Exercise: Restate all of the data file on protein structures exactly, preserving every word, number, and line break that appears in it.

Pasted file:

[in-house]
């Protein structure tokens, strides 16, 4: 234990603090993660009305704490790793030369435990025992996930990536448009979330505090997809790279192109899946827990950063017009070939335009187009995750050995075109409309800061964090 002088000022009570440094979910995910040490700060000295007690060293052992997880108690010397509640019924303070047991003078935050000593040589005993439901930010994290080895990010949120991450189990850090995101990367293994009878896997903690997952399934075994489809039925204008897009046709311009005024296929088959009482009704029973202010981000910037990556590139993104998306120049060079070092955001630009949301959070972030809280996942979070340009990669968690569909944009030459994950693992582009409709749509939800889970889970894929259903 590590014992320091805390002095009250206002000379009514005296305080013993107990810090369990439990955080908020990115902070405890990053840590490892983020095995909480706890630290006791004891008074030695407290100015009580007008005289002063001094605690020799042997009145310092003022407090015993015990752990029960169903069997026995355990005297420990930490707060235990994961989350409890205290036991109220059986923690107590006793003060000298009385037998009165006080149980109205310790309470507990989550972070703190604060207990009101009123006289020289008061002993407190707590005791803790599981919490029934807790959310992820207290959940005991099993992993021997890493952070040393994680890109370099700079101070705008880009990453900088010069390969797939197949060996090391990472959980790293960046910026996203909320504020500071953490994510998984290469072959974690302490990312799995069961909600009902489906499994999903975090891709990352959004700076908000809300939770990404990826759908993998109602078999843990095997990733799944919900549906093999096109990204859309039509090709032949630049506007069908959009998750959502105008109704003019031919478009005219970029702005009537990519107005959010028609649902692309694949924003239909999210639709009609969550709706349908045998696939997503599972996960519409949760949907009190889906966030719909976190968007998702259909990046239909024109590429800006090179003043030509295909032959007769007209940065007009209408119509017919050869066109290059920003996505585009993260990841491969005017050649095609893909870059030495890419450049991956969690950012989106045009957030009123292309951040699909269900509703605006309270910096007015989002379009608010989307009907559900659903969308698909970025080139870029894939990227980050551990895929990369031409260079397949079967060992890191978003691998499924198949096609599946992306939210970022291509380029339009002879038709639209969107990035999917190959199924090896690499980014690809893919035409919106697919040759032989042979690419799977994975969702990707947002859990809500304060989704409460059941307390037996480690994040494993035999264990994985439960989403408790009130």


[in-house]
């Protein structure tokens, strides 16, 4: 234990603090993660009305704490790793030369435990025992996930990536448009979330505090997809790279192109899946827990950063017009070939335009187009995750050995075109409309800061964090 002088000022009570440094979910995910040490700060000295007690060293052992997880108690010397509640019924303070047991003078935050000593040589005993439901930010994290080895990010949120991450189990850090995101990367293994009878896997903690997952399934075994489809039925204008897009046709311009005024296929088959009482009704029973202010981000910037990556590139993104998306120049060079070092955001630009949301959070972030809280996942979070340009990669968690569909944009030459994950693992582009409709749509939800889970889970894929259903 590590014992320091805390002095009250206002000379009514005296305080013993107990810090369990439990955080908020990115902070405890990053840590490892983020095995909480706890630290006791004891008074030695407290100015009580007008005289002063001094605690020799042997009145310092003022407090015993015990752990029960169903069997026995355990005297420990930490707060235990994961989350409890205290036991109220059986923690107590006793003060000298009385037998009165006080149980109205310790309470507990989550972070703190604060207990009101009123006289020289008061002993407190707590005791803790599981919490029934807790959310992820207290959940005991099993992993021997890493952070040393994680890109370099700079101070705008880009990453900088010069390969797939197949060996090391990472959980790293960046910026996203909320504020500071953490994510998984290469072959974690302490990312799995069961909600009902489906499994999903975090891709990352959004700076908000809300939770990404990826759908993998109602078999843990095997990733799944919900549906093999096109990204859309039509090709032949630049506007069908959009998750959502105008109704003019031919478009005219970029702005009537990519107005959010028609649902692309694949924003239909999210639709009609969550709706349908045998696939997503599972996960519409949760949907009190889906966030719909976190968007998702259909990046239909024109590429800006090179003043030509295909032959007769007209940065007009209408119509017919050869066109290059920003996505585009993260990841491969005017050649095609893909870059030495890419450049991956969690950012989106045009957030009123292309951040699909269900509703605006309270910096007015989002379009608010989307009907559900659903969308698909970025080139870029894939990227980050551990895929990369031409260079397949079967060992890191978003691998499924198949096609599946992306939210970022291509380029339009002879038709639209969107990035999917190959199924090896690499980014690809893919035409919106697919040759032989042979690419799977994975969702990707947002859990809500304060989704409460059941307390037996480690994040494993035999264990994985439960989403408790009130």